Lamont is currently working on a large collaborative project on responses to stigmatization in Brazil, Israel and the United States, with the support of the National Science Foundation, the Weatherhead Center for International Affairs, and other international funders. This research is featured in a special issue of Ethnic and Racial Studies (March 2012, also to be published as a book titled Responses to Stigmatization in Comparative Perspective, Routledge, with Nissim Mizrachi) and in a three-way comparative book on class differences in anti-racist responses (in preparation). She has also produced a complementary special feature of Du Bois Review on “Varieties of Responses to Stigmatization: Macro, Meso, and Micro Dimensions” (with Crystal Fleming and Jessica Welburn). Other ongoing projects include a paper on Successful Societies for the Annual Review of Political Science (with Peter A. Hall), a comparative study of the conditions of success for interdisciplinary research teams, which compares research networks of the Santa Fe Institute, the MacArthur Foundation, and the Canadian Institute for Advanced Research (with Veronica Boix-Mansilla and Kyoko Sato); and a study of the process of selection of housing in the upper middle class based on interviews with realtors in Chicago and New York City (with Laurent Rivera).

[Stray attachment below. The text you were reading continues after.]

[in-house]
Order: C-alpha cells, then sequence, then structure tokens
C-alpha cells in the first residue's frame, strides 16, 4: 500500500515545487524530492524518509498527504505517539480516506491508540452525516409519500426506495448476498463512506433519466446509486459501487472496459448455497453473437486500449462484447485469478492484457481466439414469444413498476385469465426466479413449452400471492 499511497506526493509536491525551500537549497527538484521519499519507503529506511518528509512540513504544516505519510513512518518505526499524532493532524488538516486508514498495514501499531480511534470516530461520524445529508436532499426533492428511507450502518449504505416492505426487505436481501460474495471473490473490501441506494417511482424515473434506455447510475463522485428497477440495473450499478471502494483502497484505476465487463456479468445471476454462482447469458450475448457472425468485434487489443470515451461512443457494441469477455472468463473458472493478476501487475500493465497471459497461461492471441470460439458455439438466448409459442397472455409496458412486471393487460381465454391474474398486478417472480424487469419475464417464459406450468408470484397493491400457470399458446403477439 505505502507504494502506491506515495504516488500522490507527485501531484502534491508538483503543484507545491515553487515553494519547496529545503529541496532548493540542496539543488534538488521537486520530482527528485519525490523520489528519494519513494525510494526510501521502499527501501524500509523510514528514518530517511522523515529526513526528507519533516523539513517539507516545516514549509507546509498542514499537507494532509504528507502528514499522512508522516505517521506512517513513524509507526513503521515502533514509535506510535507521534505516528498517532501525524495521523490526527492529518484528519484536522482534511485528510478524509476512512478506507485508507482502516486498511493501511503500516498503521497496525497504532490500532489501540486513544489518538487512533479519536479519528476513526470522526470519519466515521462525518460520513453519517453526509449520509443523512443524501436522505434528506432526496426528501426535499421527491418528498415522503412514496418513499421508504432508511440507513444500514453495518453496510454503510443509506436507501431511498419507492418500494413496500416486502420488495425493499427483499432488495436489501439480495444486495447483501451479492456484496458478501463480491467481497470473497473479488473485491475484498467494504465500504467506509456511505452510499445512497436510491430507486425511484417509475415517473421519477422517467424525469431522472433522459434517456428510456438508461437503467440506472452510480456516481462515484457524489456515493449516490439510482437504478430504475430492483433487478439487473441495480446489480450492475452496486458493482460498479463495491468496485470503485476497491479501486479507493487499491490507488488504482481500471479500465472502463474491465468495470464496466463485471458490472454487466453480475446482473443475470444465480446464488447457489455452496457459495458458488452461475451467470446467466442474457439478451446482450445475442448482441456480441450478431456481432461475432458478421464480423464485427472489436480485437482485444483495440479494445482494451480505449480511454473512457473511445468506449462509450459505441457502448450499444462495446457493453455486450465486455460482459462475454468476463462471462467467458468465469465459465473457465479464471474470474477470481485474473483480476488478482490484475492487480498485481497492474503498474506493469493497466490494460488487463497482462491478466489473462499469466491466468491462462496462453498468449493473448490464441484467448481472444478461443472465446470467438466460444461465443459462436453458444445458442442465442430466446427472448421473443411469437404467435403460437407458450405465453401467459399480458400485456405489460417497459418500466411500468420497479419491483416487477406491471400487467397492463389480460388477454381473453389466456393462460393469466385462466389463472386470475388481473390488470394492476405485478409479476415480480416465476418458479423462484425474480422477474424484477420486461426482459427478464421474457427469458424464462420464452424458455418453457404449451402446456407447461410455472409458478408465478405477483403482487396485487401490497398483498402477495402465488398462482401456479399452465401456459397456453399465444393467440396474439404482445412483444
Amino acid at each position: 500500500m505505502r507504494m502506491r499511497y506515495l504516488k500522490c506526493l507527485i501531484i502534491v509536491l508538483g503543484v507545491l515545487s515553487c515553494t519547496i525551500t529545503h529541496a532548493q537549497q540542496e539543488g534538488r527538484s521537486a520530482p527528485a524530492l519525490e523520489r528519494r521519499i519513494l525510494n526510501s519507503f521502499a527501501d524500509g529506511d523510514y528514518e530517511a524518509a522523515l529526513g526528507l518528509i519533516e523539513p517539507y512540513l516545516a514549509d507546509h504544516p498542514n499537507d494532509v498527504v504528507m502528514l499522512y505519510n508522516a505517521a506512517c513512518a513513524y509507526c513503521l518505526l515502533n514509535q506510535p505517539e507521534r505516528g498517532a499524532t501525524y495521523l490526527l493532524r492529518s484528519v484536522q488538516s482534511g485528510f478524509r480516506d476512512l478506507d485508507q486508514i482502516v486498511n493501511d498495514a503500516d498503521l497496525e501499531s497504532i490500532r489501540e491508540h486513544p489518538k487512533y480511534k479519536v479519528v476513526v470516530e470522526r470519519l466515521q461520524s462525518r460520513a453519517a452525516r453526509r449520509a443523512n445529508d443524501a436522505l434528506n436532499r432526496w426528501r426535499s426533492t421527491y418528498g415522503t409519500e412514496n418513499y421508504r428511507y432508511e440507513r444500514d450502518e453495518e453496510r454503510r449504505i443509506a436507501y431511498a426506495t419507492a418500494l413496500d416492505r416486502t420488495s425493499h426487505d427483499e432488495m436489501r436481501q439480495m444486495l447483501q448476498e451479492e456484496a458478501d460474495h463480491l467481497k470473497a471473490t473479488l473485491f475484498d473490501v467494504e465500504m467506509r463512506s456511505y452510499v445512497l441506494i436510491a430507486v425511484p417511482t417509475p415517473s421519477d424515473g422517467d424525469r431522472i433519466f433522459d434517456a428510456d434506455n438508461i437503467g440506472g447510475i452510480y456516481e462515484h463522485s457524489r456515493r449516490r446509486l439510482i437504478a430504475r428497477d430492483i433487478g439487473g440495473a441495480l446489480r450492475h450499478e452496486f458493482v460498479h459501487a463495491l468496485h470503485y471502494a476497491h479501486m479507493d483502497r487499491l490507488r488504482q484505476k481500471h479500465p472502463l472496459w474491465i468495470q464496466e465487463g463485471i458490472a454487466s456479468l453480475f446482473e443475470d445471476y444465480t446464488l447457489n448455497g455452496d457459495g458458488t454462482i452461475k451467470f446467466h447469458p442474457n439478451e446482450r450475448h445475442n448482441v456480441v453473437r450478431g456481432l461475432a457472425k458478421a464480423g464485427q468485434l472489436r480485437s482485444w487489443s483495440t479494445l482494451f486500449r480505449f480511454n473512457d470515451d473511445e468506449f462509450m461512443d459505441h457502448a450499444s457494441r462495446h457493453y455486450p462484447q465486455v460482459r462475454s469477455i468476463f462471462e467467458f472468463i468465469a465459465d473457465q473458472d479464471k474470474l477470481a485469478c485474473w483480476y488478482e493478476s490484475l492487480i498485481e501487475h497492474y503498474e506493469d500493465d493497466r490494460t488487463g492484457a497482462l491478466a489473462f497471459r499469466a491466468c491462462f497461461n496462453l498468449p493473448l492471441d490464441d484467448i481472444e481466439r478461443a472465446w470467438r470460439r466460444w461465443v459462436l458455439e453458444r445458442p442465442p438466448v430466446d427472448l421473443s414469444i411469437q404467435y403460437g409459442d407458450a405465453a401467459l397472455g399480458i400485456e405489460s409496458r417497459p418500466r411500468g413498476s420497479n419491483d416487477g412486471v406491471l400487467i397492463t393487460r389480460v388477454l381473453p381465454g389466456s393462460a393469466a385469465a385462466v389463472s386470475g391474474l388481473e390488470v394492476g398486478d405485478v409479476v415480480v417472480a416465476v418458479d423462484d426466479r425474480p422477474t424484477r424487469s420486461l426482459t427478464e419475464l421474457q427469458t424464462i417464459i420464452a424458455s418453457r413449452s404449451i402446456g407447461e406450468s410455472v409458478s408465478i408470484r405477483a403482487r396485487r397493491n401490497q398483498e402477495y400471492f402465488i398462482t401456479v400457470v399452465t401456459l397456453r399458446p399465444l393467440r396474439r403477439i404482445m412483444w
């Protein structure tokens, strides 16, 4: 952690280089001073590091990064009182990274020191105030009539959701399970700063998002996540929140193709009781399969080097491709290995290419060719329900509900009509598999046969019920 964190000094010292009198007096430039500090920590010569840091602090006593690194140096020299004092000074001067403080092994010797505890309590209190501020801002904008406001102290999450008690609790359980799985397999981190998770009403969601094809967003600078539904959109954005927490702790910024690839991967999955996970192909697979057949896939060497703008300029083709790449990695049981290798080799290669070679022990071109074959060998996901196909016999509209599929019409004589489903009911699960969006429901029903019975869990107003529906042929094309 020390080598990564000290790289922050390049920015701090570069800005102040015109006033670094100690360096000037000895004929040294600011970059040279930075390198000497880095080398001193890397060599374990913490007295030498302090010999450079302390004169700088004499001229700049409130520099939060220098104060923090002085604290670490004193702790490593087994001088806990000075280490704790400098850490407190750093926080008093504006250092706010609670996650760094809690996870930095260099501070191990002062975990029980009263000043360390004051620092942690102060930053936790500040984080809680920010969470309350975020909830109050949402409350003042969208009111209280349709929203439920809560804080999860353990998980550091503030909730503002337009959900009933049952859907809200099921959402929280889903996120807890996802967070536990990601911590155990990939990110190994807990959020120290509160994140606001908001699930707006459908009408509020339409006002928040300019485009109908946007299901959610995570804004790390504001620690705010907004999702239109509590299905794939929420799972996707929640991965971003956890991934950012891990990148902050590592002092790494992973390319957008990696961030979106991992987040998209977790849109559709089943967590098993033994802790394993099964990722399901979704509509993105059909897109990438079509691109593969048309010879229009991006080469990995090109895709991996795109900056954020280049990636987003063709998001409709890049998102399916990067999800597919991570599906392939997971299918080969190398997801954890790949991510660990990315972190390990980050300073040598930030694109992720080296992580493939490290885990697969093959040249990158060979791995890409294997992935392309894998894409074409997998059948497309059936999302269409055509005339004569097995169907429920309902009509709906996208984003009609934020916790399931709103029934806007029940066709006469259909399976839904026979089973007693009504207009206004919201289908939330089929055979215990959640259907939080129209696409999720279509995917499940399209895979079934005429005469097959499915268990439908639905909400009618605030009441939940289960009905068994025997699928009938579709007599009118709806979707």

A former Guggenheim fellow, Lamont’s research has been supported by grants and fellowships from the National Science Foundation and a number of foundations in the United States and abroad. She serves on international scientific advisory boards, such as the Haut Conseil de la science et de la technologie (French Government), and the scientific committee of the fellowship program of the Open Society Institute, the Réseau français d’Instituts d’études avancées, and Sciences Po. She has been a regular visitor to European institutes for social science research, such as the Ecole des hautes études en sciences sociales, Sciences Po, and the Wissenschaftszentrum Berlin fur Sozialforschung (WZB).
A consultant to the World Bank and UNESCO, Lamont has chaired an international blue-ribbon panel charged with evaluating peer review practices at the Social Sciences and Humanities Research Council of Canada. She also presided over the Council for European Studies from 2006-2009 and served as Senior Advisor on Faculty Development and Diversity in the Faculty of Arts and Sciences at Harvard University in 2009 and 2010, where she created a mentoring program for tenure-track faculty and launched other initiatives.